Well, the word "Jew" is removed, but the "line" isn't. All Joss did was change "Jew" to "fool." This is the kind of change, however, that is made routinely in modern stage productions of Shakespeare's plays; it really has nothing whatever to do with translating the play to the film world, and it's just weirdly ignorant for a professed lover of Shakespeare to be unaware of that.
Yep. I noted (and `looked upon` - pause for joke to settle - pause over) it today when I saw MAAN for the third time. Don't know how I missed it the last couple of times, but hey ho.

File this review away under the strangest ones I've ever read. There are some really basic little things that he seems to entirely misinterpret, misunderstand, or flat out miss... and I don't know why.
I found the first part of his discussion just bewildering, but I did enjoy his rif on Benedick's and Beatrice's past history. And then I got to the end, when he says that his favorite film version of Shakespeare is Godard's King Lear. Any of you ever see that? I did, when it first came out...well, I sort of did. I and a friend went and climbed over 4-5 people to get out of the theater after about 30 minutes. I've only done that 2-3 other times in my life. It was horrid. Don't believe me? Try this: https://www.youtube.com/watch?v=4VJP43eAnQE . Either this review was a parody of ridiculous film reviews, or this man's standard for filming Shakespeare is "the more inaccessible to the normal human, the better" and, obviously, this MAAN fails grandly to meet that standard.
I think he completely misinterpreted the opening scene (the one-night stand). By putting that scene at the beginning, and putting the film in a modern setting, Whedon basically reframes the whole play. It becomes less about virginity, and more about fidelity/loyalty/trust. I never for a moment thought that Beatrice thought any less of herself because she had sex--or that she was saying she deserved a bastard husband (in fact, I'm pretty sure all lines related to Don John's bastard status were cut from the play, so going by the movie alone, we wouldn't even know that about him). Instead, she's just sad because she had sex with a guy she secretly really likes, and she thinks that it meant nothing to him. And obviously the fact that they've had sex doesn't make Benedick think any less of her.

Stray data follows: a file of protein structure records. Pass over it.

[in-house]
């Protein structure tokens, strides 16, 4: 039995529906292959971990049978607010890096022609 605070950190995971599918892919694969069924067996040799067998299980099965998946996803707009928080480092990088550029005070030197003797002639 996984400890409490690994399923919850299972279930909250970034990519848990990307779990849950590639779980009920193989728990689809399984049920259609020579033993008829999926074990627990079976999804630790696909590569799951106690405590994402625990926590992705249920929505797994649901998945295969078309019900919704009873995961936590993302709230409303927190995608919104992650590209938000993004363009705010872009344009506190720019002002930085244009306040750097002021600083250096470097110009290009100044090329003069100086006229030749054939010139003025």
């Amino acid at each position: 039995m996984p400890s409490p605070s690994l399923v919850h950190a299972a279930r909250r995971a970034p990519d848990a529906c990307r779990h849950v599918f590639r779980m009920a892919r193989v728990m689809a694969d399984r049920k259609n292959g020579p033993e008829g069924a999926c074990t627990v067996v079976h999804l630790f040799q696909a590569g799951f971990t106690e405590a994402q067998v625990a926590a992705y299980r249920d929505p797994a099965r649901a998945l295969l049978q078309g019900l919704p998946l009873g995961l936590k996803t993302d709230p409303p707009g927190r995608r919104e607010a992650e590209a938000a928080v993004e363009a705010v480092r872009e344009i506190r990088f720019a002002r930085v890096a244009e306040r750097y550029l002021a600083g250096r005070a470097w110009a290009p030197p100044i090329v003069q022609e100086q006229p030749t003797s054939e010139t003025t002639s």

Anyway .... I felt like this reframed all the dialogue surrounding virginity/purity. There's still an element of slut-shaming in the wedding, of course--but Claudio seems to be mostly upset about the fact that she cheated on him (the night before the wedding! in her wedding dress!)--not so much about the fact that she isn't a virgin. In the world of the movie, I think if she'd had sex with a boyfriend years ago, before she ever met Claudio, I don't think anyone would care. Claudio doesn't even seem like the jealous type, especially; and while shaming her publicly is an immature and cruel response, he's one of the most sympathetic and believable Claudios I've seen.
Erendis; you're so right on all points. And this is one of the minor miracles of Joss's adaptation, in my view. That scene at the (failed) wedding is a director's nightmare. We usually lose any shred of sympathy for Claudio at that point unless massive cuts are made in the dialogue; and then Claudio and Hero getting reunited at the end just seems a downer: she's back with that jerk? Somehow, without even chopping too much of the dialogue, Joss found a way for us to stay focused on the emotional reality of all the actors in the scene so that we found it believable (as you say, I think the "holy crap, she's boffing some random dude the night before our wedding IN HER WEDDING DRESS!" thing works as a pretty plausible reason for anybody to be incredibly upset, regardless of whether they care a damn about 'chastity' per se). Fran Kranz deserves particular praise, too, for the way he makes us believe that despite being profoundly hurt and angry he still, at base, loves Hero. Clark Gregg, similarly, does an amazing job of never letting us lose sight of his love for his daughter even as he is saying the most unbelievably appalling things. There are elements, of course, of what his character is saying that just don't work in a modern world context, but by riding a plausible emotional line through the scene we are able to get past those problems and, to some extent, to bend the words to fit the way the actors are playing them.